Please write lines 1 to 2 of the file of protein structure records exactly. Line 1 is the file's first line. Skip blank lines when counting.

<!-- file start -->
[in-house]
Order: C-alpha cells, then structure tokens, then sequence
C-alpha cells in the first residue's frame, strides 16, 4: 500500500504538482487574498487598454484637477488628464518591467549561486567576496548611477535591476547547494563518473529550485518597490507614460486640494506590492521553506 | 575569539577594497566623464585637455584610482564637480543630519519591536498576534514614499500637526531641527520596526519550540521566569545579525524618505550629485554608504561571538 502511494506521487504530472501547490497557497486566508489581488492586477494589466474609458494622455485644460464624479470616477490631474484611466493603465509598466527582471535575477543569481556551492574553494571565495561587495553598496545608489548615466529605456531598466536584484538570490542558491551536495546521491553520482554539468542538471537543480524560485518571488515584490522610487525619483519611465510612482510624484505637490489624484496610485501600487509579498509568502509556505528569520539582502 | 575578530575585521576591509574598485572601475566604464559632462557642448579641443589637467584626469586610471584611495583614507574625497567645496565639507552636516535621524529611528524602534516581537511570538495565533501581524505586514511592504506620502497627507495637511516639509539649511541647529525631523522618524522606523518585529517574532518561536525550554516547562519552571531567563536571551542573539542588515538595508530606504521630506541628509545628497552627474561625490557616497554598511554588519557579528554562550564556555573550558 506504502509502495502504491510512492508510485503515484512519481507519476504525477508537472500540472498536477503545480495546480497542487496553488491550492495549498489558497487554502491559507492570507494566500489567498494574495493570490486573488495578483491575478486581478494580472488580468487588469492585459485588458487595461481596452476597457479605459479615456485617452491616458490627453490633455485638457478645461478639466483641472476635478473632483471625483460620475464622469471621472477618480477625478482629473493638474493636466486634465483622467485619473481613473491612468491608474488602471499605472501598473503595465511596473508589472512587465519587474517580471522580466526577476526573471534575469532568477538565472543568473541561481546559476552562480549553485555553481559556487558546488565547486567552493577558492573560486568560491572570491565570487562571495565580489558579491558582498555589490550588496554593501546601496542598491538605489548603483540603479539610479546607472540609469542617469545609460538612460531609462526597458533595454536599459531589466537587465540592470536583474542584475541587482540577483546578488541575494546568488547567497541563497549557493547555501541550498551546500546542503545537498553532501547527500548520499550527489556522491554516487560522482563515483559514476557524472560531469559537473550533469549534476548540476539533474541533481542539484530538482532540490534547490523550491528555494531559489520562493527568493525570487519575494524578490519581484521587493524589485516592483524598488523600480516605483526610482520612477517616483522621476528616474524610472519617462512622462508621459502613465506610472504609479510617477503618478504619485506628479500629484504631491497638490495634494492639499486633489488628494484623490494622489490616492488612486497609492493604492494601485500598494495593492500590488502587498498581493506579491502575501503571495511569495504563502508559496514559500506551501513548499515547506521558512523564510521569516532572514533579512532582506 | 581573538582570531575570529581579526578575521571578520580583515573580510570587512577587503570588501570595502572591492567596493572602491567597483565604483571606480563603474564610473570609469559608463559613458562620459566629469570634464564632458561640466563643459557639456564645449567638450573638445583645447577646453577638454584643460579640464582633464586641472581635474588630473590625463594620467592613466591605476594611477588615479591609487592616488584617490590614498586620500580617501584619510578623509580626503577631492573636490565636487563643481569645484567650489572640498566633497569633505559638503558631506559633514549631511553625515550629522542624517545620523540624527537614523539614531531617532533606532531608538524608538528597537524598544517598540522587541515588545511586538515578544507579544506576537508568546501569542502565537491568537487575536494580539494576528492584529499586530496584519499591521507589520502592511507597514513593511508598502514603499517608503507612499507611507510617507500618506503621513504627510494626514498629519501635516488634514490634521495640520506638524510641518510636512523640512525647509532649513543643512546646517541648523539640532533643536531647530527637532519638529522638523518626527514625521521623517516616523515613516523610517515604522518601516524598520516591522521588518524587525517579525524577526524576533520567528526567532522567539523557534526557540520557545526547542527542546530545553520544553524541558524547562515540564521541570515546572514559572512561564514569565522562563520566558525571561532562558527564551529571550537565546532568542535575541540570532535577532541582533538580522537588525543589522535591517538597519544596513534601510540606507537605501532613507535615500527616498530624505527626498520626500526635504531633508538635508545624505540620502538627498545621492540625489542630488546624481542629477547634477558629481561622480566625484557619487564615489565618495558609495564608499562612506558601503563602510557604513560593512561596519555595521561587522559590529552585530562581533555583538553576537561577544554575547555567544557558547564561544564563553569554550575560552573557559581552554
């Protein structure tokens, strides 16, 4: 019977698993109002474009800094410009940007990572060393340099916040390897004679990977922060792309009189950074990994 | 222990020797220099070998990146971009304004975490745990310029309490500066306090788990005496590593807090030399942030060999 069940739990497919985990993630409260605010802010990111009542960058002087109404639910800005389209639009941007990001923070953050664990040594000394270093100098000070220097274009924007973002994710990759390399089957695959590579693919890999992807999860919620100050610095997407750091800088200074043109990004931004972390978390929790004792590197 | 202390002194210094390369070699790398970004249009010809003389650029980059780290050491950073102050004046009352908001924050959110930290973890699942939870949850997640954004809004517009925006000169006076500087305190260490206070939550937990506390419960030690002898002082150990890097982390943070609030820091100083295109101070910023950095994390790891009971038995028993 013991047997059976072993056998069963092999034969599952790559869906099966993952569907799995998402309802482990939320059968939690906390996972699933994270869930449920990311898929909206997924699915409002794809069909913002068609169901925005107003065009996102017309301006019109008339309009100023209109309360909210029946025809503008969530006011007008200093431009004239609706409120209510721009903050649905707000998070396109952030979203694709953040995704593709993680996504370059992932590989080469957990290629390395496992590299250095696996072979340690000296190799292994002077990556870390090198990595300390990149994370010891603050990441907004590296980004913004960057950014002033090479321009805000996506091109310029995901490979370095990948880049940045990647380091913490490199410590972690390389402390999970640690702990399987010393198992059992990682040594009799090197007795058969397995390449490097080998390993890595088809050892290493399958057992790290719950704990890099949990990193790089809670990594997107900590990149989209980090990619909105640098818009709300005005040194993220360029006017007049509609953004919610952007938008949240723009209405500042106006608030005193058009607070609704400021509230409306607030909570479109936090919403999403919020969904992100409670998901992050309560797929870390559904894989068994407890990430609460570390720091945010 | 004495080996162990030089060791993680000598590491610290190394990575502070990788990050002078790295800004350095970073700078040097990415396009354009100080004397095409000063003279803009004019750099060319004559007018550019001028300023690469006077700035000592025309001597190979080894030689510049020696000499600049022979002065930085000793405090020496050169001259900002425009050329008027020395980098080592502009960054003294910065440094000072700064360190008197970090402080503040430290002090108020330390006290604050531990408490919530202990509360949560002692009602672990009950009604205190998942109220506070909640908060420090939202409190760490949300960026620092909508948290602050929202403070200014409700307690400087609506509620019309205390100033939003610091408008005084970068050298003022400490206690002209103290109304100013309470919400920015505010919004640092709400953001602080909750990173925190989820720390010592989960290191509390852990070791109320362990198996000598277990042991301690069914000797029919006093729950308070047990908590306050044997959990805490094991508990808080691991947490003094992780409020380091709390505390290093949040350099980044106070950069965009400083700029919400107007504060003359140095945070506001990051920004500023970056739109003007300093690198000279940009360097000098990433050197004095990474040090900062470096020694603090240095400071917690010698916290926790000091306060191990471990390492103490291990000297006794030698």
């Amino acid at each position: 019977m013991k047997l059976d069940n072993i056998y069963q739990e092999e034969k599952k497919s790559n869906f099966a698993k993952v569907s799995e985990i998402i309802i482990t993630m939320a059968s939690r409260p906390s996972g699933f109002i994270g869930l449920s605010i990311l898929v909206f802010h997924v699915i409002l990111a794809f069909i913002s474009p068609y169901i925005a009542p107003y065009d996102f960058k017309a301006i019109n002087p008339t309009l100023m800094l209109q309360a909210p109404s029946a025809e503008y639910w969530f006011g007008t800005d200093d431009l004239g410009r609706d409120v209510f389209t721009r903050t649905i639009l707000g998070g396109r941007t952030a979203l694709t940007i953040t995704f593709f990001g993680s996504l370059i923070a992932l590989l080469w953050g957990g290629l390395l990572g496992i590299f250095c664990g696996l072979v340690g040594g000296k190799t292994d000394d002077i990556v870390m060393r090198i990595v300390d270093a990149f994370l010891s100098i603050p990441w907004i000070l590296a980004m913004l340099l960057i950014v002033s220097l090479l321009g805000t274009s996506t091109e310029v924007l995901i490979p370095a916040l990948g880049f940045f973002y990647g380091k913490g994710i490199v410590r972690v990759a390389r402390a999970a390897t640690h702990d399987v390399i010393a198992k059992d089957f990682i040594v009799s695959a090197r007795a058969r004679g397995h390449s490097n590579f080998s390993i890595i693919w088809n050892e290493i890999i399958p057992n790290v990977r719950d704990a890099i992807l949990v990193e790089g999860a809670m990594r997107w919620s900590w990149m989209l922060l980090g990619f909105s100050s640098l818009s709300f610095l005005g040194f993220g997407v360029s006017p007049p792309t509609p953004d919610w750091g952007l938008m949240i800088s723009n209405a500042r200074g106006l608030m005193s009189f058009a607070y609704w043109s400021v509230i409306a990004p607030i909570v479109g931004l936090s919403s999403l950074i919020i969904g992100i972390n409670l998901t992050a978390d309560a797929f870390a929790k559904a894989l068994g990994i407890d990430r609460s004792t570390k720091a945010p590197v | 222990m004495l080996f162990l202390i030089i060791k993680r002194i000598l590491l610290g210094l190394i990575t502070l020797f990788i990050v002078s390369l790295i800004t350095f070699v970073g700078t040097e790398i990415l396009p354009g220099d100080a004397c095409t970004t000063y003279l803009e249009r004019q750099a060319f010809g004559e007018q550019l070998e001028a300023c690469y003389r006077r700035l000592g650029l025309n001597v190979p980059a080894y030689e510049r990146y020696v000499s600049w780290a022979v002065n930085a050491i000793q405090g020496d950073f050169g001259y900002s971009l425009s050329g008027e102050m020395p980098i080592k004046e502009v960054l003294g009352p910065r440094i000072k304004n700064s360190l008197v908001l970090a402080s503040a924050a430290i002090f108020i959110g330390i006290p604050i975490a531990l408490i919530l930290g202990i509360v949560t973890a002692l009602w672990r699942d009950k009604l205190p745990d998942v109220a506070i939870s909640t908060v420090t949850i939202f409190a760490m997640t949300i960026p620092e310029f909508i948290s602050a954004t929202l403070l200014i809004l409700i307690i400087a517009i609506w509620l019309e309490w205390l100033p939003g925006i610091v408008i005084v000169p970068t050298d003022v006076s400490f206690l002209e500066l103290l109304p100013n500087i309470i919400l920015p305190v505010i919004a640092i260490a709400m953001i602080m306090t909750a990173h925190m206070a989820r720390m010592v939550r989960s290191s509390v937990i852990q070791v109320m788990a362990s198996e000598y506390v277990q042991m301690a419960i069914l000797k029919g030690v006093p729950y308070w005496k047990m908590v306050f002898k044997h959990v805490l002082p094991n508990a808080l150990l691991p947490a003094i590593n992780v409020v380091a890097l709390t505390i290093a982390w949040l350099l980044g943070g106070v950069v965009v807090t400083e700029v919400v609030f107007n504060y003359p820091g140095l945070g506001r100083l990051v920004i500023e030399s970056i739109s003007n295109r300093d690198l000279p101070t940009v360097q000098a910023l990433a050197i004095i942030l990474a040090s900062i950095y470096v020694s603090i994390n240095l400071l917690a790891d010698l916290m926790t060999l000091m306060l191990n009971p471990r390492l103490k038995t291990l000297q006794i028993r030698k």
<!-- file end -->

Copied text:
[in-house]
Order: C-alpha cells, then structure tokens, then sequence